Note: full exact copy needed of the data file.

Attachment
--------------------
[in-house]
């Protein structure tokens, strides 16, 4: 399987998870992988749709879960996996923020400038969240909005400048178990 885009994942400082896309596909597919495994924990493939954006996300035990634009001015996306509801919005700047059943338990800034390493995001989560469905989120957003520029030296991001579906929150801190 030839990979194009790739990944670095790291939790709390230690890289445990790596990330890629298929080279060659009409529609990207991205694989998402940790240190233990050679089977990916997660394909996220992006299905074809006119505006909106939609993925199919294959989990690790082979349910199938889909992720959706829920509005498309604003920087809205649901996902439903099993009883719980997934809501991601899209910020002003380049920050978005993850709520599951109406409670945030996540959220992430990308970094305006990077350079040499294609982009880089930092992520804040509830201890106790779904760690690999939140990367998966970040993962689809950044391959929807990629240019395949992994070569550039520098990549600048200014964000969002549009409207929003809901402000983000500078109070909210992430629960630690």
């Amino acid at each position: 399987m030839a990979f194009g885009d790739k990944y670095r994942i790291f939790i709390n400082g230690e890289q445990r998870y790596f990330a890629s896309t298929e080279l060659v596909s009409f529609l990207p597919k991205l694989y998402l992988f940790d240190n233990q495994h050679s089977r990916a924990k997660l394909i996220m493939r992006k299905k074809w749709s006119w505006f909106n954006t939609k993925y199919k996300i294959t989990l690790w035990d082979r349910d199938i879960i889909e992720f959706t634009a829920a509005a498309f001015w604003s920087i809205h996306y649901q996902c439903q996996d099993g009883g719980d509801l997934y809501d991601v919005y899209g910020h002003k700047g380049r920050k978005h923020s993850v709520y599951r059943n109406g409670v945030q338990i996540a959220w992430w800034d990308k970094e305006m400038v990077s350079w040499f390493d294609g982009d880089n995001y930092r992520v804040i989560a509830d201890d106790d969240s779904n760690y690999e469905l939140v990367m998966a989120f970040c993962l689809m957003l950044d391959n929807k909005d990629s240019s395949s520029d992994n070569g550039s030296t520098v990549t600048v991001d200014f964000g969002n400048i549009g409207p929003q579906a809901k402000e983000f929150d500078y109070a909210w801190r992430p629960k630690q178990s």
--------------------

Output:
[in-house]
């Protein structure tokens, strides 16, 4: 399987998870992988749709879960996996923020400038969240909005400048178990 885009994942400082896309596909597919495994924990493939954006996300035990634009001015996306509801919005700047059943338990800034390493995001989560469905989120957003520029030296991001579906929150801190 030839990979194009790739990944670095790291939790709390230690890289445990790596990330890629298929080279060659009409529609990207991205694989998402940790240190233990050679089977990916997660394909996220992006299905074809006119505006909106939609993925199919294959989990690790082979349910199938889909992720959706829920509005498309604003920087809205649901996902439903099993009883719980997934809501991601899209910020002003380049920050978005993850709520599951109406409670945030996540959220992430990308970094305006990077350079040499294609982009880089930092992520804040509830201890106790779904760690690999939140990367998966970040993962689809950044391959929807990629240019395949992994070569550039520098990549600048200014964000969002549009409207929003809901402000983000500078109070909210992430629960630690």
């Amino acid at each position: 399987m030839a990979f194009g885009d790739k990944y670095r994942i790291f939790i709390n400082g230690e890289q445990r998870y790596f990330a890629s896309t298929e080279l060659v596909s009409f529609l990207p597919k991205l694989y998402l992988f940790d240190n233990q495994h050679s089977r990916a924990k997660l394909i996220m493939r992006k299905k074809w749709s006119w505006f909106n954006t939609k993925y199919k996300i294959t989990l690790w035990d082979r349910d199938i879960i889909e992720f959706t634009a829920a509005a498309f001015w604003s920087i809205h996306y649901q996902c439903q996996d099993g009883g719980d509801l997934y809501d991601v919005y899209g910020h002003k700047g380049r920050k978005h923020s993850v709520y599951r059943n109406g409670v945030q338990i996540a959220w992430w800034d990308k970094e305006m400038v990077s350079w040499f390493d294609g982009d880089n995001y930092r992520v804040i989560a509830d201890d106790d969240s779904n760690y690999e469905l939140v990367m998966a989120f970040c993962l689809m957003l950044d391959n929807k909005d990629s240019s395949s520029d992994n070569g550039s030296t520098v990549t600048v991001d200014f964000g969002n400048i549009g409207p929003q579906a809901k402000e983000f929150d500078y109070a909210w801190r992430p629960k630690q178990s």